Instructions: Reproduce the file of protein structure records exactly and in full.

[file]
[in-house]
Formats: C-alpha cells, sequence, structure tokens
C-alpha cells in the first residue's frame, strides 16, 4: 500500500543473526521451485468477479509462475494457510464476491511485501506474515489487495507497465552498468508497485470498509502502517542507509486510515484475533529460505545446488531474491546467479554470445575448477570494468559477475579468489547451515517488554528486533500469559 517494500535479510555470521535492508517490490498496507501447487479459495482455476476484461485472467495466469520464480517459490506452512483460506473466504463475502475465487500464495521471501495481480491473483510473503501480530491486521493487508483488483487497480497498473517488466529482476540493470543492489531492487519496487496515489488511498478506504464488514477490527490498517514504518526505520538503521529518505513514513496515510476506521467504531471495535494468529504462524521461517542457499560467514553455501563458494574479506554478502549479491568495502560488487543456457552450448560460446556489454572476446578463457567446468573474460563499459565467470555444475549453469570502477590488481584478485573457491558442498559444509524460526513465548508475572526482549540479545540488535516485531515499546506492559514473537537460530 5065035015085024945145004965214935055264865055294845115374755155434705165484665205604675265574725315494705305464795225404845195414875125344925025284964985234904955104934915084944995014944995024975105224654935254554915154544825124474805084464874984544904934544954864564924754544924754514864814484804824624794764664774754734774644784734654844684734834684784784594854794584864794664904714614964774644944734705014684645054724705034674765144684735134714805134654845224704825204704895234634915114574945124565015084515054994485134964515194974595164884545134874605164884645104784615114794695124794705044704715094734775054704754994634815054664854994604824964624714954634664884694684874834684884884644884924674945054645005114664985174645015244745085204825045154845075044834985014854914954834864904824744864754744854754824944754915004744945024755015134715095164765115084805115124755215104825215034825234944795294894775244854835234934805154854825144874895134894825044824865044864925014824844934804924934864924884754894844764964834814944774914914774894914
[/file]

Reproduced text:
[in-house]
Formats: C-alpha cells, sequence, structure tokens
C-alpha cells in the first residue's frame, strides 16, 4: 500500500543473526521451485468477479509462475494457510464476491511485501506474515489487495507497465552498468508497485470498509502502517542507509486510515484475533529460505545446488531474491546467479554470445575448477570494468559477475579468489547451515517488554528486533500469559 517494500535479510555470521535492508517490490498496507501447487479459495482455476476484461485472467495466469520464480517459490506452512483460506473466504463475502475465487500464495521471501495481480491473483510473503501480530491486521493487508483488483487497480497498473517488466529482476540493470543492489531492487519496487496515489488511498478506504464488514477490527490498517514504518526505520538503521529518505513514513496515510476506521467504531471495535494468529504462524521461517542457499560467514553455501563458494574479506554478502549479491568495502560488487543456457552450448560460446556489454572476446578463457567446468573474460563499459565467470555444475549453469570502477590488481584478485573457491558442498559444509524460526513465548508475572526482549540479545540488535516485531515499546506492559514473537537460530 5065035015085024945145004965214935055264865055294845115374755155434705165484665205604675265574725315494705305464795225404845195414875125344925025284964985234904955104934915084944995014944995024975105224654935254554915154544825124474805084464874984544904934544954864564924754544924754514864814484804824624794764664774754734774644784734654844684734834684784784594854794584864794664904714614964774644944734705014684645054724705034674765144684735134714805134654845224704825204704895234634915114574945124565015084515054994485134964515194974595164884545134874605164884645104784615114794695124794705044704715094734775054704754994634815054664854994604824964624714954634664884694684874834684884884644884924674945054645005114664985174645015244745085204825045154845075044834985014854914954834864904824744864754744854754824944754915004744945024755015134715095164765115084805115124755215104825215034825234944795294894775244854835234934805154854825144874895134894825044824865044864925014824844934804924934864924884754894844764964834814944774914914774894914